Tanya G. Burnett, 44, is an underwater photographer based in West Palm Beach, Florida, who has been shooting professionally since 1995. A frequent contributor to Sport Diver, she is the magazine’s field editor and leads private photo instructional trips all over the world. Here are a few tips from her numerous trips to Indonesia; learn more about Burnett's work at islandexposure.us.
Sport Diver: What’s the most important dive skill for aspiring underwater photographers?
Burnett: Buoyancy is numero uno. You have to be a very good diver – there’s this enormous camera in front of you; positioning it is complicated, so shooting can be complicated. You can practice with your camera on land, but the act of being underwater and buoyant with the camera is key.
SD: What’s the hardest part of shooting underwater?
Burnett: You have to work hardest on lighting; it’s like studio work, there’s a similar technicality. Water is more complicated than air because it’s ever-changing.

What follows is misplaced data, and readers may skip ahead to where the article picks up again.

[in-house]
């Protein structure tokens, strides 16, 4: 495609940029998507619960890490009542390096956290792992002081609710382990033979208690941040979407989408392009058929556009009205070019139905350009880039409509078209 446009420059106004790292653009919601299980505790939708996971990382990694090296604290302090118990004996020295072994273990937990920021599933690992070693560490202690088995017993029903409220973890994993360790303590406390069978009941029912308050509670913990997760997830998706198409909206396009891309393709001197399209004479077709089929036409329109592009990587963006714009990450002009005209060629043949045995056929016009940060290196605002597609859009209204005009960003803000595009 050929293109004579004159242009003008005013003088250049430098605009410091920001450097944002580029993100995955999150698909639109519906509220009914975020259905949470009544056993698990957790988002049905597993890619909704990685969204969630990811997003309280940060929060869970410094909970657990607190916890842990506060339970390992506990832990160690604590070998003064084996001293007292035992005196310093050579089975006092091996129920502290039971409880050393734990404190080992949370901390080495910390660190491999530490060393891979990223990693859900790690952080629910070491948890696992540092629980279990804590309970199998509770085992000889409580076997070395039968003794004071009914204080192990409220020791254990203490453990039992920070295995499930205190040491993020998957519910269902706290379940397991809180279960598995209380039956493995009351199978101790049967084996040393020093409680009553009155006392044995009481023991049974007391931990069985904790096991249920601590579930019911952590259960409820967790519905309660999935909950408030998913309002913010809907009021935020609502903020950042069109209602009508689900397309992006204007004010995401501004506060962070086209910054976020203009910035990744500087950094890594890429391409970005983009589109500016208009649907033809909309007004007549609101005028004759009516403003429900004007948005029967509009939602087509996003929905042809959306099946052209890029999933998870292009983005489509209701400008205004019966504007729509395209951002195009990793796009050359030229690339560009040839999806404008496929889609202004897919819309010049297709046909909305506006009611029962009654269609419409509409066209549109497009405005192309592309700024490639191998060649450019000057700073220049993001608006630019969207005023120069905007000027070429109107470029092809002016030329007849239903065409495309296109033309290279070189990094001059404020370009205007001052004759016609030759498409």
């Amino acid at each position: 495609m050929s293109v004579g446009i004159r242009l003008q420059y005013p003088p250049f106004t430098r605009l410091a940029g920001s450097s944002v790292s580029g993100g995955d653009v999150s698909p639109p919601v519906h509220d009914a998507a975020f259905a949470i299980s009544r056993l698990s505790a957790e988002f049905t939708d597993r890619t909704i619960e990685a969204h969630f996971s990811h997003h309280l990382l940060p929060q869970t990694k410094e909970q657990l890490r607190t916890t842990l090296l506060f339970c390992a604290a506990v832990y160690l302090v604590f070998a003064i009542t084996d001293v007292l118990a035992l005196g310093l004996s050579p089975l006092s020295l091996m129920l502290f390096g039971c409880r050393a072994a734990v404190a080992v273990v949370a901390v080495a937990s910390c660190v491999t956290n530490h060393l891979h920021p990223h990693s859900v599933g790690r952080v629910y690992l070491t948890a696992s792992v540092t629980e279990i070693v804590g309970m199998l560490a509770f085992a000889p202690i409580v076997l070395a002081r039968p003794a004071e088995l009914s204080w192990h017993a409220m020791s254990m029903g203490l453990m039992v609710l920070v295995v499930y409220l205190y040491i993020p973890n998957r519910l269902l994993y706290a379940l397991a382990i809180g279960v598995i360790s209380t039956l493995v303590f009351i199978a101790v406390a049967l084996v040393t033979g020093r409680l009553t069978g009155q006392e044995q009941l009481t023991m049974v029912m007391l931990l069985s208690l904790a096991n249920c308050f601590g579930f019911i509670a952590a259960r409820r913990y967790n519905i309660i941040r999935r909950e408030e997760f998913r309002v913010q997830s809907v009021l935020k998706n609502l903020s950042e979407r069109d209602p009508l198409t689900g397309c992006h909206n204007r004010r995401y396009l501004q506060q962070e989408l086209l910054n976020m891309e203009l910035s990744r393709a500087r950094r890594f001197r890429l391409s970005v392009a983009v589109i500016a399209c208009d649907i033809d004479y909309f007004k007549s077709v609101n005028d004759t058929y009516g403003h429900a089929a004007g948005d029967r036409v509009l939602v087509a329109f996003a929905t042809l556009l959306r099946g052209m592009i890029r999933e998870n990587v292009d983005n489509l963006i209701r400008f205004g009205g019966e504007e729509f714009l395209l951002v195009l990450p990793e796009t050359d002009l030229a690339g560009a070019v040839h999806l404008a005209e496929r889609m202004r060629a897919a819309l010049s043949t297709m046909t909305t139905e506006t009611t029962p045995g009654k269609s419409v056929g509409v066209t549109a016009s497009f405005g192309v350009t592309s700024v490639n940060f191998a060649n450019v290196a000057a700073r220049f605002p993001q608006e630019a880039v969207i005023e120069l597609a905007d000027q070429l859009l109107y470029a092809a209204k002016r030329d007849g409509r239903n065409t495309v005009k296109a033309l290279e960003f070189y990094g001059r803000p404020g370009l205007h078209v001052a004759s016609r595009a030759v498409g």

SD: Is that harder or easier in Indonesia?
Burnett: Because reefs can be a lot shallower there, there’s a lot more available light, and that tends to help achieve better color.
SD: What’s the most frustrating thing new underwater photographers have to cope with?
Burnett: The most difficult thing we face is the time limitation. You just found this perfect subject at the end of a dive… but at least you attempt it. You can’t always just go back and try it again as you can on land.
SD: What are some specific skills new underwater photographers can practice?
Burnett: It depends on your aim as an individual photographer; if Lembeh is your destination, get in the pool and practice before you go. I’ve shot many a plastic critter in a pool!